Sex-Specific Aspects of Cardiac Electrophysiology and Arrhythmias
Current Knowledge

Sex-Specific Aspects of Cardiac Electrophysiology and Arrhythmias

Review Article
Cardiovasc Med. 2023;26(05):169-172

Department of Cardiology, Inselspital, University Hospital Bern, Switzerland

Published on 20.09.2023


This article provides a condensed but comprehensive summary of the latest knowledge of sex-specific aspects of arrhythmias. Starting with sex-based differences in electrophysiological properties of the heart, it further covers sex- and gender-differences in supraventricular tachycardia, atrial fibrillation, ventricular tachycardia and selected inherited cardiac arrhythmias.
Keywords: Arrhythmia; sex difference; gender


We find an increasing awareness of sex-specific aspects in medicine in general and in cardiovascular medicine specifically, where the male prototype and norms dominated for a long period of time. Incidence, aetiology and clinical treatment of arrhythmias are largely influenced by biological sex. Moreover, there are important sex- and gender-differences in access and response to arrhythmia therapies. In 2018, a consensus document of the European Heart Rhythm Association (EHRA), endorsed by the Heart Rhythm Society and the Asia Pacific Heart Rhythm Society dedicated to sex-differences in cardiac arrhythmia was released [1]. The document provides a detailed overview of sex-differences in the pathophysiology, epidemiology and management of cardiac arrhythmias. It also emphasises the importance of equal management between sexes if supported by evidence. This article is largely based on the above-mentioned consensus document and is meant to provide a condensed but comprehensive summary of the latest knowledge of sex-specific aspects of arrhythmias.
In earlier publications, “sex” and “gender” were used interchangeably whereas in more recent articles these terms are used more appropriately. The term “sex” is used to differentiate between biological determined characteristics of women and men, whereas “gender” refers to socially constructed characteristics and different behaviour of women and men.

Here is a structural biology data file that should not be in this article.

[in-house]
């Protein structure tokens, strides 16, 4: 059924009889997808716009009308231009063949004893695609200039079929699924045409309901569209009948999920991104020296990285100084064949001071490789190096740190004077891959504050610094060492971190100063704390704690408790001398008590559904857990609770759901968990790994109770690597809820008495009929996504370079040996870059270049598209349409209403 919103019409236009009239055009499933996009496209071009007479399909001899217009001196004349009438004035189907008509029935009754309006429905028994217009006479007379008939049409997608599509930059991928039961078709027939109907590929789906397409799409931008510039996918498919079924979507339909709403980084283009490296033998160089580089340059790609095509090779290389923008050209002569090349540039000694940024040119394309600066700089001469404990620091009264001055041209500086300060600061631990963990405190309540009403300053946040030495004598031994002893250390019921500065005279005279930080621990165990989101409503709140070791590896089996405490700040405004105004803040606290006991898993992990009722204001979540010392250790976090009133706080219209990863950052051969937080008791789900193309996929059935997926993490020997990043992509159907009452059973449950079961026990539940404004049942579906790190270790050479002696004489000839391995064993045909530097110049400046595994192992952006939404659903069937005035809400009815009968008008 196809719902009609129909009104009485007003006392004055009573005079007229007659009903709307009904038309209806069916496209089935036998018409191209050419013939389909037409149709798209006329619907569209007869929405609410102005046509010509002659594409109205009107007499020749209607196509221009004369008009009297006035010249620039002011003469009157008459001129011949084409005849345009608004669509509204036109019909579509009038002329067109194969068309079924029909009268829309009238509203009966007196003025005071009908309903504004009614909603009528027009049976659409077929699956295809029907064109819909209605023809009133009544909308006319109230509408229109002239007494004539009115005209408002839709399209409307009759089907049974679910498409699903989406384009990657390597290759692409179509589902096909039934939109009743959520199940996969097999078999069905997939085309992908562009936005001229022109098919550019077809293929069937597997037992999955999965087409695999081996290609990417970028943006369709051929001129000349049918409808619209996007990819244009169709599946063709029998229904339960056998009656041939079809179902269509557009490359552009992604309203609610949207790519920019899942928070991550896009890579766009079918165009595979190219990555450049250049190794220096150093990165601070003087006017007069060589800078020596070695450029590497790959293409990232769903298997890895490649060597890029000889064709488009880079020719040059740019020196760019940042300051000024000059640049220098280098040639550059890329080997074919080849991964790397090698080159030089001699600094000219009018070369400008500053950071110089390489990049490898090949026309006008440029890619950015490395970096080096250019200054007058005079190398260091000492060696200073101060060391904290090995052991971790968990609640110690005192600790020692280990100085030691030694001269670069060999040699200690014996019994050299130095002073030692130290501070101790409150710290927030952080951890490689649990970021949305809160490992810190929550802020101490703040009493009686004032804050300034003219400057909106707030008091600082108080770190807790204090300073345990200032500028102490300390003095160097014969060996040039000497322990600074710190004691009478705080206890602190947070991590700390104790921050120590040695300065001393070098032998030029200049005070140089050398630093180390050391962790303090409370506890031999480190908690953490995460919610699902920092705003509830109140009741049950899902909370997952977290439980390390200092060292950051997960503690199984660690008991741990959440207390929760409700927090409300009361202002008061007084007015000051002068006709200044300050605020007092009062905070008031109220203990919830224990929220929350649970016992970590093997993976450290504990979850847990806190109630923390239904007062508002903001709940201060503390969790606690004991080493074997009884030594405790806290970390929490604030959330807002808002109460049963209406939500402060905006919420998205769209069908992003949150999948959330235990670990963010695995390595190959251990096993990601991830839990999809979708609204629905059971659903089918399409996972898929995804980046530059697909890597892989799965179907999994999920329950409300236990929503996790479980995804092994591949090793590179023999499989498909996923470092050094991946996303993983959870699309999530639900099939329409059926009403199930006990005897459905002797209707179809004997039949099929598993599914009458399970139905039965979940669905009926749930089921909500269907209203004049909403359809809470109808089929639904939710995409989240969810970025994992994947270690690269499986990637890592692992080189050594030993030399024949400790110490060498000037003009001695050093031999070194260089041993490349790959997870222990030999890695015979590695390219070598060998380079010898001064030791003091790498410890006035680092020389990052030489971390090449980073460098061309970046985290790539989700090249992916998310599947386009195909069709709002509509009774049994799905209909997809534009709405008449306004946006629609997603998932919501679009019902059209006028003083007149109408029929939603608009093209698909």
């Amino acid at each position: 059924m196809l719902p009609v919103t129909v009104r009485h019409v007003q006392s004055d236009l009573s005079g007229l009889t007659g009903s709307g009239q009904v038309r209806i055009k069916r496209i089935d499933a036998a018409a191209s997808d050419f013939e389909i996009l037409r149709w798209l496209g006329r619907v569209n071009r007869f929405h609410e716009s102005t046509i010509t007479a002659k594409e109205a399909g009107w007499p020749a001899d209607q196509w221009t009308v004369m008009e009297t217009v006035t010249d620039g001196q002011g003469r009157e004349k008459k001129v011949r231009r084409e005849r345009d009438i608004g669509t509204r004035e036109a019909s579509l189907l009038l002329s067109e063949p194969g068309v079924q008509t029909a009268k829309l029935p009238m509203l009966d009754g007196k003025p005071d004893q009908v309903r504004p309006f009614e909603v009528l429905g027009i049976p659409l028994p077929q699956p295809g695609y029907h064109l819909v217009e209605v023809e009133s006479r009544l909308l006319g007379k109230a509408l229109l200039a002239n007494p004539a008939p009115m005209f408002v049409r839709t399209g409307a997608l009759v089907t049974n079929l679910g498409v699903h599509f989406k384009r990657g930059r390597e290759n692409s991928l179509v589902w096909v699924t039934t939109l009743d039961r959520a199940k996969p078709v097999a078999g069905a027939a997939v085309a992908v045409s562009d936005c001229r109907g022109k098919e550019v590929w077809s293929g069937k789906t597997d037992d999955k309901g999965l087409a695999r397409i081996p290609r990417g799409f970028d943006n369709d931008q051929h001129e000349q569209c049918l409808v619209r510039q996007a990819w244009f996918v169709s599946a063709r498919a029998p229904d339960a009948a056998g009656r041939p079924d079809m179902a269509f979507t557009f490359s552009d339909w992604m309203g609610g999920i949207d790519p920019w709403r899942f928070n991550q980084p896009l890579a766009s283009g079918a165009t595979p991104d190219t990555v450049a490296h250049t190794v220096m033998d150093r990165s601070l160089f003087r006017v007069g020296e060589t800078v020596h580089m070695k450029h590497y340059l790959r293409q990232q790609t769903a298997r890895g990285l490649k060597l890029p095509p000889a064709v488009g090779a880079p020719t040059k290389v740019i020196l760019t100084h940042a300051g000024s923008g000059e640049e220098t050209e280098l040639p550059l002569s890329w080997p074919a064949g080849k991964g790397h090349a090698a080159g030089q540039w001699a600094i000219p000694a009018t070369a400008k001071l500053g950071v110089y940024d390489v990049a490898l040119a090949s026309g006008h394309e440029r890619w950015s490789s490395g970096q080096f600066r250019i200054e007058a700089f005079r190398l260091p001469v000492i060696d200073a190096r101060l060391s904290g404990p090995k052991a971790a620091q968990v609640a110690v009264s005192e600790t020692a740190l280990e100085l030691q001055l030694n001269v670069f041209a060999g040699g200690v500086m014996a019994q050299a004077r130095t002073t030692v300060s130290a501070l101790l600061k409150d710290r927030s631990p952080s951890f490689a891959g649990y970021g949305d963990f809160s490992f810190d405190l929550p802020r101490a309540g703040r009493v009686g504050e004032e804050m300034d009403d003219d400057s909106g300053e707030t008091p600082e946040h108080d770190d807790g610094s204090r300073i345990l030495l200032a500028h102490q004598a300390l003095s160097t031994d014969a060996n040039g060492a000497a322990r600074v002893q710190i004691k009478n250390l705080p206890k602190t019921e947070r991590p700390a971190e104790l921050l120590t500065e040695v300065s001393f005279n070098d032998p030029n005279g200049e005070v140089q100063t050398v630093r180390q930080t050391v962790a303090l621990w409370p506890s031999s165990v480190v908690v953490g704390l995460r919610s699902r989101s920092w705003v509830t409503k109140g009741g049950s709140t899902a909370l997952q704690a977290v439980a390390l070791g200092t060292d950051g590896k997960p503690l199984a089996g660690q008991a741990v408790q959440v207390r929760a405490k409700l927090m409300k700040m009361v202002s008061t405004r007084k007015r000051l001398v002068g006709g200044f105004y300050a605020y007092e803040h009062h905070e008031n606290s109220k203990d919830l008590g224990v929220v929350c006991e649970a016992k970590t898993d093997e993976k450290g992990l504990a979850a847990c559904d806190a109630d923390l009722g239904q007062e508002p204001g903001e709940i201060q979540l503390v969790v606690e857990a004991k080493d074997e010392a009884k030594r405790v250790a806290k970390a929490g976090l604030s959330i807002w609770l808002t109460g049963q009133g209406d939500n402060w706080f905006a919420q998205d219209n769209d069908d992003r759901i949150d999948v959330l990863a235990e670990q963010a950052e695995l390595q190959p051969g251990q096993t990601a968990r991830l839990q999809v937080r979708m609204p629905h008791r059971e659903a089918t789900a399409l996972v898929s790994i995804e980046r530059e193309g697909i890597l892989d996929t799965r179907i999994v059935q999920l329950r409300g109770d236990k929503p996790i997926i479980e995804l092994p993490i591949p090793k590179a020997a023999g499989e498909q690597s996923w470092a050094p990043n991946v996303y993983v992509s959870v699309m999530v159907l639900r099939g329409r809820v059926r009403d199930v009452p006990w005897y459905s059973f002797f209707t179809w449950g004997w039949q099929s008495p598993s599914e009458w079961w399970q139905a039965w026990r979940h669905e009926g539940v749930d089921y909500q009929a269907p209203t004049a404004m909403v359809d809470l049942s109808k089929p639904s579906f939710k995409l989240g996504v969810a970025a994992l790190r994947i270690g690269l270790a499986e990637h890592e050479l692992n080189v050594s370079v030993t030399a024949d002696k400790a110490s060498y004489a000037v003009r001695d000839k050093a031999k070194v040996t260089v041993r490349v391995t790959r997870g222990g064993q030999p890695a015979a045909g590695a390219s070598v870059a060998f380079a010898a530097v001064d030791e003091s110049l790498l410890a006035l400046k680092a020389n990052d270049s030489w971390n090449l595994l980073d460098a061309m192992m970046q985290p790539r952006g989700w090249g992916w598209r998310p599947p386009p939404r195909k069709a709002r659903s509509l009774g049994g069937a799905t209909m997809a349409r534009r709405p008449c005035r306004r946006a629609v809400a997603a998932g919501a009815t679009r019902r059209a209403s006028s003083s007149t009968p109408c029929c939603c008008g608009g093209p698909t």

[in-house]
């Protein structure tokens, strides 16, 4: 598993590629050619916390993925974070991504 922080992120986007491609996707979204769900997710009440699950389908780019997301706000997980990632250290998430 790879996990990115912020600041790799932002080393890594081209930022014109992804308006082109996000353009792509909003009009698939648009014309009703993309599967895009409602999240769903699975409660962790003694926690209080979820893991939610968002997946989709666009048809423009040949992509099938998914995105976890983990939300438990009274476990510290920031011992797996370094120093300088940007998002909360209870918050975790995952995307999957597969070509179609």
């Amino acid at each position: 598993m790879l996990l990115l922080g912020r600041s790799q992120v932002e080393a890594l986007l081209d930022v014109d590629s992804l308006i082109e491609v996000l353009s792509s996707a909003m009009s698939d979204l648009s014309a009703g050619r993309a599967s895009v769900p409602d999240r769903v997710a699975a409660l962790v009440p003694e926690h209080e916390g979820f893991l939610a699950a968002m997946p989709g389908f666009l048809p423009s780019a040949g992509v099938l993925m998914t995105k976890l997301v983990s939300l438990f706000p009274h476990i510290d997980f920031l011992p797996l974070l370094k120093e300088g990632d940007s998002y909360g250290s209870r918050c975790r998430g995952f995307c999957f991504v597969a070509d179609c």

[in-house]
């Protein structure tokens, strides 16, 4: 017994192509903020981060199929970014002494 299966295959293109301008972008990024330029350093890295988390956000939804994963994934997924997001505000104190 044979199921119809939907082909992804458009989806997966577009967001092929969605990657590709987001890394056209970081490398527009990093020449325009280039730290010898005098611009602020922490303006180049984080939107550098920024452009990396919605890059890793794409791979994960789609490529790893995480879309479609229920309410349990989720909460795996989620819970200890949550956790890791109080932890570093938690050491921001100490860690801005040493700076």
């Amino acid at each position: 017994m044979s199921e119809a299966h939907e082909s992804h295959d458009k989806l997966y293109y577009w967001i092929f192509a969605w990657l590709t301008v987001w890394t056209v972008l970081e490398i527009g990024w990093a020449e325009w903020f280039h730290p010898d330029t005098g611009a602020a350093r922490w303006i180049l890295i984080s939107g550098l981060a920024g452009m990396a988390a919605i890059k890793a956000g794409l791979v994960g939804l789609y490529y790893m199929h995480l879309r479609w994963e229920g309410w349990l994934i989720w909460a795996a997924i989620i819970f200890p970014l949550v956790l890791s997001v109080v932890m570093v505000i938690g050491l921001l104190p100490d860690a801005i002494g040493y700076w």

Sex Differences in Electrophysiological Properties of the Heart

Women tend to have shorter PR- [2], atrio-ventricular (AV) and His-ventricular (HV) intervals [3] and marginally shorter rate-corrected QRS-durations than men [4]. The difference in intra-ventricular conduction time seems to be only partly explained by the difference in heart size [4]. In contrast, women have longer QT-interval durations at resting heart rates compared to men, even when the known overestimation of Bazett’s correction for this differences due to faster resting heart rates in women was taken into account [5]. There is only a minor difference in the corrected QT-interval (QTc) between prepubertal girls and boys which supports the explanation that longer QT-intervals in women are caused by the effects of sex hormones [5]. After a significant drop of QTc-interval duration in boys starting with puberty, the sex difference is diminishing with age (fig. 1). Figure 2 presents an overview of sex-specific differences in electrophysiological properties of the heart.